Neil Hester

All poems © Neil Hester unless otherwritten

Location: North Carolina, United States

Sunday, September 21, 2008

Aesop's Fables

I recently began reading a collection of Aesop's Fables, and the idea of rendering the fables as short poems, styled similarly to my Childsongs, came so naturally that I couldn't help but sit down and immediately start a new series. Just as writing for paintings is a great way to give yourself a base to work from, rendering short stories, tales, or fables has its benefits. However, it's important to always stretch beyond the work of art you're basing your own piece on, so that it has some purpose other than mere narration (or, at the very least, provides a very apt and musical narration of its partner). Now, let's read a fable and follow up with a poem:


The Goose That Laid the Golden Eggs

A man and his wife had the good fortune to possess a goose which laid a golden egg every day. Lucky though they were, they soon began to think they were not getting rich fast enough, and, imagining the bird must be made of gold inside, they decided to kill it in order to secure the whole store of precious metal at once. But when they cut it open they found it was just like any other goose. Thus, they neither got rich all at once, as they had hoped, nor enjoyed any longer the daily addition to their wealth.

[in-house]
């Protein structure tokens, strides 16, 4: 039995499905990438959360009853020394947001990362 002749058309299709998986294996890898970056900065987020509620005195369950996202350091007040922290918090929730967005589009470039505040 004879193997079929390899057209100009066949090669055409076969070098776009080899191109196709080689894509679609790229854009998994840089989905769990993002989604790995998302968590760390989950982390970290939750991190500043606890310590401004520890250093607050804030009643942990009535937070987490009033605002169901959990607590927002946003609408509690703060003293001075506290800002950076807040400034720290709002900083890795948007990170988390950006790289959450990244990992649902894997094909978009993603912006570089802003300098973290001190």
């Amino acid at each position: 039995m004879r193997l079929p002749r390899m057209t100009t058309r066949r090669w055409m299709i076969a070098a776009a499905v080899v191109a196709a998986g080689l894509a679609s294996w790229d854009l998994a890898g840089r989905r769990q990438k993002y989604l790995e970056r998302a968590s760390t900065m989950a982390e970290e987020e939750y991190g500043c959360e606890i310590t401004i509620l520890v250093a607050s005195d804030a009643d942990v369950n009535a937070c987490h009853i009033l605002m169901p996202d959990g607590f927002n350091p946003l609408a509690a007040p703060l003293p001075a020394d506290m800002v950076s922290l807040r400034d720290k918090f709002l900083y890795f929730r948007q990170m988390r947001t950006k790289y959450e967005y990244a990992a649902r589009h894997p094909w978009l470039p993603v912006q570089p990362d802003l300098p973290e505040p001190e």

Much wants more and loses all.

(Translated by V.S. Vernon Jones)


The Goose That Laid the Golden Eggs

One a day did not suffice,
Though each great treasure shone.
With giddy haste and one brief slice,
They profited in flesh and bone.

The sick sensation must be bold
When two, once rich, recall
Their own folly and loss in gold:
Much wants more and loses all.


Both pieces stand alone, but they benefit from being presented together, especially since both are very concise. In fact, that's why I enjoy Aesop's Fables so much and consider them to be great didactic stories: they are extremely succinct. Rarely does one stretch beyond half a page. When writing is didactic, it has a tendency to be boring and preachy, but the Fables present brief stories with clear lessons, using different types of animals for immediate characterization to achieve further brevity (an obvious example: The Lion and the Mouse). They are also extremely accessible, making them fit for adults and children alike. Definitely a top choice for bedtime reading- Aesop's Fables are quality stories, and teach kids (and adults) morals, to boot!

Take Care,


Blogger Jessica Schneider said...

Excellent poem. That's a great idea for a series, I hope you keep up with it. I've read my share of those fables and thought about writing some poems in a series as that, but I moved onto something else. You've got the perfect quality in your style suited just for that.

7:23 AM  
Blogger Anthony said...

A very concise poetic 'reshaping' of the original material. Have you looked at some of Anne Sexton's "Transformations" poems? You might like some of them, she uses fairy tales as the substance for her poems. The one for Snow White was pretty good.

10:27 PM  
Blogger Jessica Schneider said...

Anne Sexton's Transformations. Good thinking. I think Neil would enjoy them.

7:22 AM  
Blogger Neil said...

Jess: Thanks. I'm definitely going to keep up with this series (this and the Childsongs are the two that I'll be actively writing for, probably). Writing toward fables and fairy tales is very comfortable for me.

Anthony: Thank you for both the compliment and the Sexton poem (read it- interesting use of modern references, and enjoyable writing in general).

5:09 PM  
Blogger Jessica Schneider said...

You're registered to vote, right? TX voting registration has to be in by Oct. 6th.

7:43 AM  
Blogger Neil said...

Yep- registered in August.

3:28 PM  

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